December 15, 2010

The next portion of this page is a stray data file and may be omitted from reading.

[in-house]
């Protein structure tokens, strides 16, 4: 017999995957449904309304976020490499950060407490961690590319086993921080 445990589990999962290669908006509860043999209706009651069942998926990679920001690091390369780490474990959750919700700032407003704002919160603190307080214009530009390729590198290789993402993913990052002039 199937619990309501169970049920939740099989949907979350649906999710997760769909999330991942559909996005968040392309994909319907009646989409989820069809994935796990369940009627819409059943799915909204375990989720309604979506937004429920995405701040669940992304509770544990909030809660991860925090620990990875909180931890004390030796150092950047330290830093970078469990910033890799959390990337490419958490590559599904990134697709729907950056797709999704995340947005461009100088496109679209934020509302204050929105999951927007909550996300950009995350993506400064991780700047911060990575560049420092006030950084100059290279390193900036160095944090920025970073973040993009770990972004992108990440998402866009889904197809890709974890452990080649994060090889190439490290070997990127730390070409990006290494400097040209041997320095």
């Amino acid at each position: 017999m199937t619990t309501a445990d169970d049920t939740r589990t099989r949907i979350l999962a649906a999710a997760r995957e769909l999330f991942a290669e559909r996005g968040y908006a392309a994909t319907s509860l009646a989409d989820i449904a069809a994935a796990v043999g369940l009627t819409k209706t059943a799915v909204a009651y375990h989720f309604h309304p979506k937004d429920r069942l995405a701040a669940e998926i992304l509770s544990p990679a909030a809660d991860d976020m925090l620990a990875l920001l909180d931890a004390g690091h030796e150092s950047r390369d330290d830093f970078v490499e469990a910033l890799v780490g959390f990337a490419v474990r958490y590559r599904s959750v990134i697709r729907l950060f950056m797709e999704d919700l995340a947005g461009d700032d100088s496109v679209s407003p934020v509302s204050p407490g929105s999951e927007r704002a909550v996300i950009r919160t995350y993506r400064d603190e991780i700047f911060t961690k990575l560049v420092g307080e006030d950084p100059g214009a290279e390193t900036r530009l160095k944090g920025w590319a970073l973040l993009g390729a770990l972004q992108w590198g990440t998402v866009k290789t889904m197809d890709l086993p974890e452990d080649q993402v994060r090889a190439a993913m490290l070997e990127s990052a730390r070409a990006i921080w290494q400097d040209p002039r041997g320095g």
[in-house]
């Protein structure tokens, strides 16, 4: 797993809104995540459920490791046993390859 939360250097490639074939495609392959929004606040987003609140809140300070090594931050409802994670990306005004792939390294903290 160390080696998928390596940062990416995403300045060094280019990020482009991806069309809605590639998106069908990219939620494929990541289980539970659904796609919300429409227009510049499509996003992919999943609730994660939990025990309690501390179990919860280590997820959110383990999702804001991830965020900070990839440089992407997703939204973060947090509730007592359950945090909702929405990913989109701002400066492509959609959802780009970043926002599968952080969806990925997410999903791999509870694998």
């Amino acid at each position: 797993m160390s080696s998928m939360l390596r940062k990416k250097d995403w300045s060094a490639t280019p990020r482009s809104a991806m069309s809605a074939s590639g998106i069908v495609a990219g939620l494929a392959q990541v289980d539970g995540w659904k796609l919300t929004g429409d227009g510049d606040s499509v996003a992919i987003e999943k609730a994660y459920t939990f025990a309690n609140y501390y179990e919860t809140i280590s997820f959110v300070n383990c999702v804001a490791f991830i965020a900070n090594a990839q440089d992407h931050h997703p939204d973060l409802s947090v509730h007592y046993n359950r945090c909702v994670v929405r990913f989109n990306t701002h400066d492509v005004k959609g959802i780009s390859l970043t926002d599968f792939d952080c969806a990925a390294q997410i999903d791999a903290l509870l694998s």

I appreciate the opportunity to comment on the proposed amendments to the Dodd-Frank Act regarding shareholder approval of executive compensation and golden parachute compensation. While the spirit of this proposed rule is indeed well founded in that it aims to protect shareholders from excessive and reckless compensation packages, this proposed rule is flawed in that it provides an undue burden on a vast majority of companies that should only involve a very limited few. Most companies are unaffected by golden parachutes and excessive executive compensation, thus placing undue burden in requiring shareholder approval. Furthermore, these proxy votes by shareholders will only create unjust opportunity to punish management in a reactionary and sometimes emotional way. This will cause executives to consistently strive for short-term oriented strategies to maintain popularity with shareholders, thus jeopardizing the long-term strategy of management. In addition, companies formulate and negotiate executive compensation packages to bring the best and most effective leadership to the company itself. These packages are tailored to meet the goals of the company directed by the board and offer incentive for individuals to lead companies that are in less than desirable positions. To remove these incentive packages or to consistently change these packages would be imprudent to motivate and seek proper change. Therefore, based upon these points, executive compensation should be addressed by the company, not the shareholders.